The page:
FIG. 2 shows an illustration 150 of a wind turbine controller, in accordance with an embodiment. As described above, in accordance with an embodiment, turbine diagnostics and/or efficiency information can be provided to a user/customer (which may be an end user, or a central monitoring service), via a controller server/interface. In accordance with an embodiment, the controller server/interface can include an embedded server (e.g. a Web server) 152, or other application software that allows access over a local area network or the Internet using, e.g. wireless technology, WiFi or GSM. The server enables accessing all of the turbine's operating parameters and information 154, and providing that information to other centralized servers that provide remote monitoring, maintenance and support services. In accordance with an embodiment, information from one or more turbines can be provided via a user interface 160, such as a Web page, that includes information such as diagnostics 146, 147 and efficiency 148, 149 information for each of several monitored turbines 162, 164.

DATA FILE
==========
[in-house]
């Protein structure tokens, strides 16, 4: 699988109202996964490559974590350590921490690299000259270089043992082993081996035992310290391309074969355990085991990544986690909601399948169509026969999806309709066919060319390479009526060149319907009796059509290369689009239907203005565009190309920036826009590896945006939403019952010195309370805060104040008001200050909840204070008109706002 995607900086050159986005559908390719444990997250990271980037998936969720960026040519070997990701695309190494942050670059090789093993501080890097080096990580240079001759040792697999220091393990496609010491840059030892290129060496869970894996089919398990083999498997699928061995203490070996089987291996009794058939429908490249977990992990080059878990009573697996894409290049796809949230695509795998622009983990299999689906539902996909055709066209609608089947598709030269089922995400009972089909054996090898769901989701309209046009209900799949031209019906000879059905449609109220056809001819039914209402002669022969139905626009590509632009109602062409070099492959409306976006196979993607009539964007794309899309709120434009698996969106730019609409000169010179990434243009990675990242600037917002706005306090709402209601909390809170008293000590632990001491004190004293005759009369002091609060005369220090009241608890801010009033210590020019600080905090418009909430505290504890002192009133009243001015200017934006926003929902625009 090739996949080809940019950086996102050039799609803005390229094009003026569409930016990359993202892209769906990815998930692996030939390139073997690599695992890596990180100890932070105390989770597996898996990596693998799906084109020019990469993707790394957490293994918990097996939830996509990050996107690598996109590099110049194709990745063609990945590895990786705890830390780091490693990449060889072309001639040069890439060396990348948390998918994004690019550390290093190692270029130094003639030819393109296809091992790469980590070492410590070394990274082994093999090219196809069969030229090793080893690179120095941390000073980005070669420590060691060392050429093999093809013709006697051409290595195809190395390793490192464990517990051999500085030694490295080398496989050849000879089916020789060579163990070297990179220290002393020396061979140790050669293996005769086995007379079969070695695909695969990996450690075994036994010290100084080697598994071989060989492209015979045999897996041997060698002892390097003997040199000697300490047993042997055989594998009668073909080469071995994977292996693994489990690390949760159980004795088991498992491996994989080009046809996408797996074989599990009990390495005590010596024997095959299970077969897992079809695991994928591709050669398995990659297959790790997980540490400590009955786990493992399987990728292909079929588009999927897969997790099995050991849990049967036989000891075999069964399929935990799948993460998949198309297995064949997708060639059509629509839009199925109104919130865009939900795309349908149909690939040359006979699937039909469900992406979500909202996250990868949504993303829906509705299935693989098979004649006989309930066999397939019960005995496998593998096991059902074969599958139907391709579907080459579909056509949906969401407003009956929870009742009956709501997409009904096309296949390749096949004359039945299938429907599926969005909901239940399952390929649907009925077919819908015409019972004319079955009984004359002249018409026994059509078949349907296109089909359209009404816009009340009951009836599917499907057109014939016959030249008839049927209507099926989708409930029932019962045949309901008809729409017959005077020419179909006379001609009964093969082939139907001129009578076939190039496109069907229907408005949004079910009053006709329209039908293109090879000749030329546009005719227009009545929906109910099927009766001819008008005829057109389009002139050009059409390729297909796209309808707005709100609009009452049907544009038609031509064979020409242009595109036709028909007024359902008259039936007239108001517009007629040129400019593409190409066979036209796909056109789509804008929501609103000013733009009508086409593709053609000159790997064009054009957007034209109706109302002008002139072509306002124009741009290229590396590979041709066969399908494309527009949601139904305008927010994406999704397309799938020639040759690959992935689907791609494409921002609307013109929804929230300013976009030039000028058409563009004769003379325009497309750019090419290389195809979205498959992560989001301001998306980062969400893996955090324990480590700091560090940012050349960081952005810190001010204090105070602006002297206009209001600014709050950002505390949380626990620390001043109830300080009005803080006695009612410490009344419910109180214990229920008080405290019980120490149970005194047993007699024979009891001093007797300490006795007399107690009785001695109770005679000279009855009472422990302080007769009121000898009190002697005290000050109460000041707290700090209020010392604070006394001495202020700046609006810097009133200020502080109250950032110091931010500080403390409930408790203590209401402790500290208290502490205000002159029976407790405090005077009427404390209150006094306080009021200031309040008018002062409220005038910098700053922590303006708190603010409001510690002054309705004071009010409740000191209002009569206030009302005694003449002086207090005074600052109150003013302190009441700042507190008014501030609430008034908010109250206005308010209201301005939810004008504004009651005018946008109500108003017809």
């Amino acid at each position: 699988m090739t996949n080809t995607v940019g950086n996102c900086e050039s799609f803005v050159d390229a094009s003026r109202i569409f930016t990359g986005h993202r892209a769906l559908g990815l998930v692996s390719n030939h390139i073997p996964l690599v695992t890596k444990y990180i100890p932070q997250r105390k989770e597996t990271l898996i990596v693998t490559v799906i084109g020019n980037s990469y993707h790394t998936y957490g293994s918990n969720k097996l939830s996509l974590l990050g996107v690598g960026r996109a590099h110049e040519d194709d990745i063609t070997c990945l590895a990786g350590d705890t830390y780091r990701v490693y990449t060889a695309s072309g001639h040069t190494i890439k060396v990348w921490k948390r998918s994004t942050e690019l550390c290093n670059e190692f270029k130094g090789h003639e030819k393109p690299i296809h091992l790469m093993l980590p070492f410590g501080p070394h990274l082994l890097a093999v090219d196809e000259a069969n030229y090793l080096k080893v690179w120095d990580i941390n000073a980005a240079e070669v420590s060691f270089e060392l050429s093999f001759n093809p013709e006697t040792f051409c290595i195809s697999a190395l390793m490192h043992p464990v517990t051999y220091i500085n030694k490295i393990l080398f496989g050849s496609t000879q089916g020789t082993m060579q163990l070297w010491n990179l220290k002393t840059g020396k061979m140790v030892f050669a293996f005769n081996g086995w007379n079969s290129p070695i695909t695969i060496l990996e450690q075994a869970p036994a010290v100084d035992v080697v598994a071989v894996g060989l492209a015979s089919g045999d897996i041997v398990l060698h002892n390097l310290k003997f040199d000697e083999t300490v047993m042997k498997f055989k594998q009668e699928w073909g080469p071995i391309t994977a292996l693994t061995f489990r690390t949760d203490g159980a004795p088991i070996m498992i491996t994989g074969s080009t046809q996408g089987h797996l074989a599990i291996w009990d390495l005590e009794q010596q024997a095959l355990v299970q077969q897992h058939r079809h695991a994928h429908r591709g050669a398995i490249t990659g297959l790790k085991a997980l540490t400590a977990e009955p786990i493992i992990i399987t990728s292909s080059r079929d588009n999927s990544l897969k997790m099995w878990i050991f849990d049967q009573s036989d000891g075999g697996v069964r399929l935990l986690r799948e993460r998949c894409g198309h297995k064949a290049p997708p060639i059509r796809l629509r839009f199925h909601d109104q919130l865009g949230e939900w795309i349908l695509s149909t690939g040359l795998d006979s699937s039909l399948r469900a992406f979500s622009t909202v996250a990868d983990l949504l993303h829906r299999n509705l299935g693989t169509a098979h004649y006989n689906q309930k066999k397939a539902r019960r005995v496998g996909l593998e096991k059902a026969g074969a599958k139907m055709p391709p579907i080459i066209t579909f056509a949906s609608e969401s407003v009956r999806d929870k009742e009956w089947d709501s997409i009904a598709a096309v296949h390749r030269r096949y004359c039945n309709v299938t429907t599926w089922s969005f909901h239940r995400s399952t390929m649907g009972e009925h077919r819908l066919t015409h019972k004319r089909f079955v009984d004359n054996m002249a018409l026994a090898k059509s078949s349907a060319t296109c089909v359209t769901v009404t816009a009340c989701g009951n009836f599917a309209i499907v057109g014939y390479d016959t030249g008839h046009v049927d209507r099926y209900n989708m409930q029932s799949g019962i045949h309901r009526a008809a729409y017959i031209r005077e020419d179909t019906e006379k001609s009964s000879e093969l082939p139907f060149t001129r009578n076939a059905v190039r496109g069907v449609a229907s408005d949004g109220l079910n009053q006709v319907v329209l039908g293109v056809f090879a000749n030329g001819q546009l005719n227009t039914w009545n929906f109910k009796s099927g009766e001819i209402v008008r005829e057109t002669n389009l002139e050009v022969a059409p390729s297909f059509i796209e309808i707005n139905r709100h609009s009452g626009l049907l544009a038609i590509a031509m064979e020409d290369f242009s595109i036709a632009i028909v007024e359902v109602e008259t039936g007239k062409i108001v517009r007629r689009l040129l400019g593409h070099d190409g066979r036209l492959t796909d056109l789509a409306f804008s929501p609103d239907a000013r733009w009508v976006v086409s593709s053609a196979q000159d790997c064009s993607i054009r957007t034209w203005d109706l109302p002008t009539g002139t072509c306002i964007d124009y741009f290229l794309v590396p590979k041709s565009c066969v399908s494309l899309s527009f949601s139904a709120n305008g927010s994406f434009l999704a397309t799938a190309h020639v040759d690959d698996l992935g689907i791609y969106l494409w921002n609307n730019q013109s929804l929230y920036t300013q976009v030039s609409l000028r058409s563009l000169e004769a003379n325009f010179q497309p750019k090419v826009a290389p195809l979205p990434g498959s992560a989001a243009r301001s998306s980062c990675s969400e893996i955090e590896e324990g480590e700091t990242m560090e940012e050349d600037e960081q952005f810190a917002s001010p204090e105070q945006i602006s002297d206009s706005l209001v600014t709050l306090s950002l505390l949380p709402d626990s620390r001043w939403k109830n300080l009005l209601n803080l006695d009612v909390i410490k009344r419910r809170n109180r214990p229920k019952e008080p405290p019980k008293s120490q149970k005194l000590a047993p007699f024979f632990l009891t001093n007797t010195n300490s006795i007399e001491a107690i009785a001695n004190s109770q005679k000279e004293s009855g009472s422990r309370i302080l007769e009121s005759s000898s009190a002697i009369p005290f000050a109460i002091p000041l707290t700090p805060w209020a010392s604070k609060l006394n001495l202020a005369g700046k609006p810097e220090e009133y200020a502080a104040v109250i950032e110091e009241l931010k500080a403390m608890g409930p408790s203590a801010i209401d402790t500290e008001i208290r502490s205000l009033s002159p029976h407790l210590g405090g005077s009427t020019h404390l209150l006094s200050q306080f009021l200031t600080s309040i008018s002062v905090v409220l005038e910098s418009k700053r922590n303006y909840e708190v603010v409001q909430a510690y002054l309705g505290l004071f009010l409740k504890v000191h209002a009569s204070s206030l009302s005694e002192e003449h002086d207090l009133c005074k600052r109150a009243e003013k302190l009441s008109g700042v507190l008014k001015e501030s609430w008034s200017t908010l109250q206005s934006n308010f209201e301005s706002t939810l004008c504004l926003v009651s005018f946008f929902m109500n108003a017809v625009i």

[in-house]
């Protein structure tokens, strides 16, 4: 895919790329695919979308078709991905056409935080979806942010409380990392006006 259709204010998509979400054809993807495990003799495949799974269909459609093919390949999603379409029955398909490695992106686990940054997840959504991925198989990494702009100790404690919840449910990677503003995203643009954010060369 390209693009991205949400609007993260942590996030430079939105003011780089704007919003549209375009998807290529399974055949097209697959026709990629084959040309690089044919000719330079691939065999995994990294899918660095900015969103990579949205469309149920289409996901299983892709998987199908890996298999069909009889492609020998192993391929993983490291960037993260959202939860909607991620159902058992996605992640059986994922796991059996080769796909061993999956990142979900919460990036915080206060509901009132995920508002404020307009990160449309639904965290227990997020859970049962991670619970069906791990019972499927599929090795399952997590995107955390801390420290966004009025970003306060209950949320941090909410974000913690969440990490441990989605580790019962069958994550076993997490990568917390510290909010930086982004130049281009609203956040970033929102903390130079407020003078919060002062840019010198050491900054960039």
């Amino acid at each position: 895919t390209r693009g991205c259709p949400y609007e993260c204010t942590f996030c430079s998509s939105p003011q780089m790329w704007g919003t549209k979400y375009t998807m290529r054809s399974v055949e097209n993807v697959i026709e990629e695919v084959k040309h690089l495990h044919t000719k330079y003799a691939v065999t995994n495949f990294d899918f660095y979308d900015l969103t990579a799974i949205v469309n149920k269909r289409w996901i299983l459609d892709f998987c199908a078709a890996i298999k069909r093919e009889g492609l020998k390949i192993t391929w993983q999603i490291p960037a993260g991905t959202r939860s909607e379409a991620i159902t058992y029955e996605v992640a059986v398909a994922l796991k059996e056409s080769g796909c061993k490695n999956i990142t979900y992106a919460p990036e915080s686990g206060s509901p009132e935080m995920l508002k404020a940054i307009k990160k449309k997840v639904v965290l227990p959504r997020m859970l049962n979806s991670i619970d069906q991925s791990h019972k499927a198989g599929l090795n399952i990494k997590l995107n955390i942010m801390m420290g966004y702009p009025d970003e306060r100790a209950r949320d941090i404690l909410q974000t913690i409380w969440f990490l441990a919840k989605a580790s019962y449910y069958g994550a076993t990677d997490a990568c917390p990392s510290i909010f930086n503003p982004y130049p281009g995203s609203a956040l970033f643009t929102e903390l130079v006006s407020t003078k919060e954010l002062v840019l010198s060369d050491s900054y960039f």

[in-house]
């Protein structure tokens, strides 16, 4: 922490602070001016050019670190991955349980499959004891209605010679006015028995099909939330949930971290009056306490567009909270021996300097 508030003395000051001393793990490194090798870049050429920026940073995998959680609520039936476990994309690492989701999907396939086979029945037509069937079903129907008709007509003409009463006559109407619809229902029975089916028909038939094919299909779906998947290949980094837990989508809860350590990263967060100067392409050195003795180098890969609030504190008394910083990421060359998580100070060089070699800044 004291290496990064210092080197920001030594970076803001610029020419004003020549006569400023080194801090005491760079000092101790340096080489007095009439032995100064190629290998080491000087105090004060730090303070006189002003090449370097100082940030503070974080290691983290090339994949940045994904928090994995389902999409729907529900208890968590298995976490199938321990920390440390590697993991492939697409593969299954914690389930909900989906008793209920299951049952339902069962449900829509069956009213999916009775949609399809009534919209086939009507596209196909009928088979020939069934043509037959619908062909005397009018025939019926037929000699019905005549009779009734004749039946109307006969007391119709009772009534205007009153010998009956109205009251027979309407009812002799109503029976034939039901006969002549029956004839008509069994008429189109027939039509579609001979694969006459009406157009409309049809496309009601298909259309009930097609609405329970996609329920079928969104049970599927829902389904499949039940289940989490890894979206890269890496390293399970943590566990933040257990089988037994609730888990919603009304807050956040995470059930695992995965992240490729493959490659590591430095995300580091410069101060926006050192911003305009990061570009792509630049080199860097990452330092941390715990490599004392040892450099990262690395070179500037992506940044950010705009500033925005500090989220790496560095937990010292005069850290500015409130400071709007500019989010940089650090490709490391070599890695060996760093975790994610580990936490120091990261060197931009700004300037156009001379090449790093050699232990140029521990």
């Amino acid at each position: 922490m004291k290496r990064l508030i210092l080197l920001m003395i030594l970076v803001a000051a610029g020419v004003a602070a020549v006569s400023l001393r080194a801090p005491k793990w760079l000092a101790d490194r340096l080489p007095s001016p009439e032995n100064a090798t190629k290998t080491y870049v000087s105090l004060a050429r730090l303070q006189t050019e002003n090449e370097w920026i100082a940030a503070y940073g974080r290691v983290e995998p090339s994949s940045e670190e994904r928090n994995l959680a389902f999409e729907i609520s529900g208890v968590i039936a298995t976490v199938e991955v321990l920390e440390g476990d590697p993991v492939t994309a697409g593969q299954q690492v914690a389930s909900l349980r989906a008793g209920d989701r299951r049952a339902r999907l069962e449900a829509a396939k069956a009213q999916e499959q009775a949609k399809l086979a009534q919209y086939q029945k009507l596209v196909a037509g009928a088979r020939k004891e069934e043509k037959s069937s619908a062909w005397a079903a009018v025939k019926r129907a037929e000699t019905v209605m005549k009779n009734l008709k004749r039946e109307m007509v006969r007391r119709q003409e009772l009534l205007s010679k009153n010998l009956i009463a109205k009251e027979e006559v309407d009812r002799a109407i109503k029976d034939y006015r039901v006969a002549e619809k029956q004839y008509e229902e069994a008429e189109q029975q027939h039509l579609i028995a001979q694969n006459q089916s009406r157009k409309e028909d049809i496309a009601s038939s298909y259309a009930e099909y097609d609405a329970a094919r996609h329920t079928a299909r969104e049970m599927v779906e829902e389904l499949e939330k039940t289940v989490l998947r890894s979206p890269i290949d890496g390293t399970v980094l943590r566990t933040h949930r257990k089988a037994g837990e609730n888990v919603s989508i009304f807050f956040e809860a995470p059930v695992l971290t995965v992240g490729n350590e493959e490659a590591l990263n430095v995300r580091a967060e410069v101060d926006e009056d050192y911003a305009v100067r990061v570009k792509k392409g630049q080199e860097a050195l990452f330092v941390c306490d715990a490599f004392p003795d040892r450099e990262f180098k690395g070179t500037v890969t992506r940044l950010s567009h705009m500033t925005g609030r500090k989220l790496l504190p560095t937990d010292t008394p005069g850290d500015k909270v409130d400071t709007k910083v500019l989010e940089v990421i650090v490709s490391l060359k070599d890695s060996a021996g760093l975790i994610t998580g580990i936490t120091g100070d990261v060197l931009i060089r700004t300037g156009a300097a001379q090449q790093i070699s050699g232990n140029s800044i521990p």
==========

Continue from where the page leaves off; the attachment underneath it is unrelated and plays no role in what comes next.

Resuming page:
In accordance with an embodiment, the controller logic and turbine control interface can be used in combination with the turbine's operating parameters and information to, e.g. test important and/or safety-related system components each time the turbine begins producing power, and then report the results of those tests. For example, in accordance with an embodiment, a sequence of tests can be performed that determine if the up-tower brake resistors are functioning properly, and that the diversion load is connected and functioning properly. These tests can be performed within the course of 2-3 seconds when the turbine starts spinning and the DC Bus voltage exceeds 90 volts. (It will be noted that this is not intended to function as a safety system per se, but rather as a verification that the existing/redundant safety systems function as intended). In accordance with an embodiment, the controller connects the up-tower brake resistors briefly and watches for an expected pattern of behaviors, and a balance between the 3 alternator phases, that indicate a proper function. The controller also conducts a similar test with the diversion load resistors, to assure that they are also functioning properly. In accordance with an embodiment, a key feature of the brake test is evaluating the proper functioning of the brake resistors, by measuring electrical signals, while the turbine is slowing down. During the period of such test the turbine speed may change due to changes in the wind (which can be addressed by making the test period 100 ms long) or because of the function of the brake. This latter aspect can be overcome by normalizing the measured amplitude of the alternator output to the AC Frequency. Since the unloaded alternator voltage is a function of its speed/frequency, the alternator voltage/frequency ratio is lowered by the load provided by the brake resistors. Measuring the change in the ratio when the brake is off versus on allows the system to accommodate the changing speed.